Further, his knife-through-the-heart argument about the Obama administration cherry picks only revenue without accounting for savings. Not only that, but he goes on to say that it’s Obama’s fault that China’s GDP is growing at such an absurdly fast rate that it will pass ours in 2017 (meanwhile, our GDP is keeping pace with its historic growth.)

    Niall Ferguson is a partisan hack. Period. Given the hackery of this piece, the peer review or standards committee at Harvard should go back through everything Niall Ferguson has ever published. If he’s this boneheaded about data in such a public forum, his other work is likely full of falsifications.

  6. First, Mankiw, Hubbard, Hasset and Taylor publish a pack of lies, to see them demolished by Brad DeLong (among others, I’m sure) Then, Niall Ferguson unleashes his imagination, and is immediately ripped to shreds by just about every literate blogger in the blogosphere. Todd Akin says what the vast majority of the Base believes (and what the Republican platform would enshrine into law, Supreme Court willing), and becomes a pariah, even to the troglodytes. The Republicans are utterly bereft of any truthful arguments that could attract majority support. They have to lie, otherwise, the whole thing falls apart. (That’s not to say that Obama can’t be criticized, but he can’t be truthfully criticized in the apocalyptic terms required to satisfy the Base, and he can’t be criticized from the center, because that’s where he’s governed. He can only be criticized from the left and far right.)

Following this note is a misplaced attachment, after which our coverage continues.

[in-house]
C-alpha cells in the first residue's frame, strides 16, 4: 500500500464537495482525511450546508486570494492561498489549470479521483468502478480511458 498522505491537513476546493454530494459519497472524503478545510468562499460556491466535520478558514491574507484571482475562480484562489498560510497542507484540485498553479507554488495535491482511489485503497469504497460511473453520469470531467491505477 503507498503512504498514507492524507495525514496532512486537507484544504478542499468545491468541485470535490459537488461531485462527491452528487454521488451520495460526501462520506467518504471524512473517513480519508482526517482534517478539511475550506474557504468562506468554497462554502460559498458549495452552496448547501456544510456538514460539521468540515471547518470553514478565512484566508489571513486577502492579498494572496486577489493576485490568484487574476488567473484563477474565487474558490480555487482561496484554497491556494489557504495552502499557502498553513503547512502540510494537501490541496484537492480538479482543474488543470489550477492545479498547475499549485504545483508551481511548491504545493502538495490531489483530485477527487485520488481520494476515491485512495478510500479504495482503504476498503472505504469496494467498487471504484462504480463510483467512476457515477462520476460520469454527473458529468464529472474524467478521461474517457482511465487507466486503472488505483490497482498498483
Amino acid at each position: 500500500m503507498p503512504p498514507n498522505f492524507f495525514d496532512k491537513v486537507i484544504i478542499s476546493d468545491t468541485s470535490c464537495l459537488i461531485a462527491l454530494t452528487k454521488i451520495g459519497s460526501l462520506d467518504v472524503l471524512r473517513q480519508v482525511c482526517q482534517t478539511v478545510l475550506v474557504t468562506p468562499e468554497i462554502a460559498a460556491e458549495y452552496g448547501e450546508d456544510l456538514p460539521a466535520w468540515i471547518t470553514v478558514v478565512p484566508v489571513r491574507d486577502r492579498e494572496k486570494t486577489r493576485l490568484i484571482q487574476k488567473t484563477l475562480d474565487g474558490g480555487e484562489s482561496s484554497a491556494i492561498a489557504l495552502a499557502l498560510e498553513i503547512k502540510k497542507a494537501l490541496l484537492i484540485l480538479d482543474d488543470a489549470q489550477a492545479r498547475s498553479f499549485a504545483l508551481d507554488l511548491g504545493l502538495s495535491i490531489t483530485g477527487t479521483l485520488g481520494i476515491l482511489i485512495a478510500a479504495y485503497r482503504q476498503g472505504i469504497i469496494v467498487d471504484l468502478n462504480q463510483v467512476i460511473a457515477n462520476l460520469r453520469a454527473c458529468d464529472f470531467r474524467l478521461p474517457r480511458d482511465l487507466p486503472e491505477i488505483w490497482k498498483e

No sitting Democratic president has ever been ousted from office for being too liberal. I’m beginning to think that Obama won’t break the string.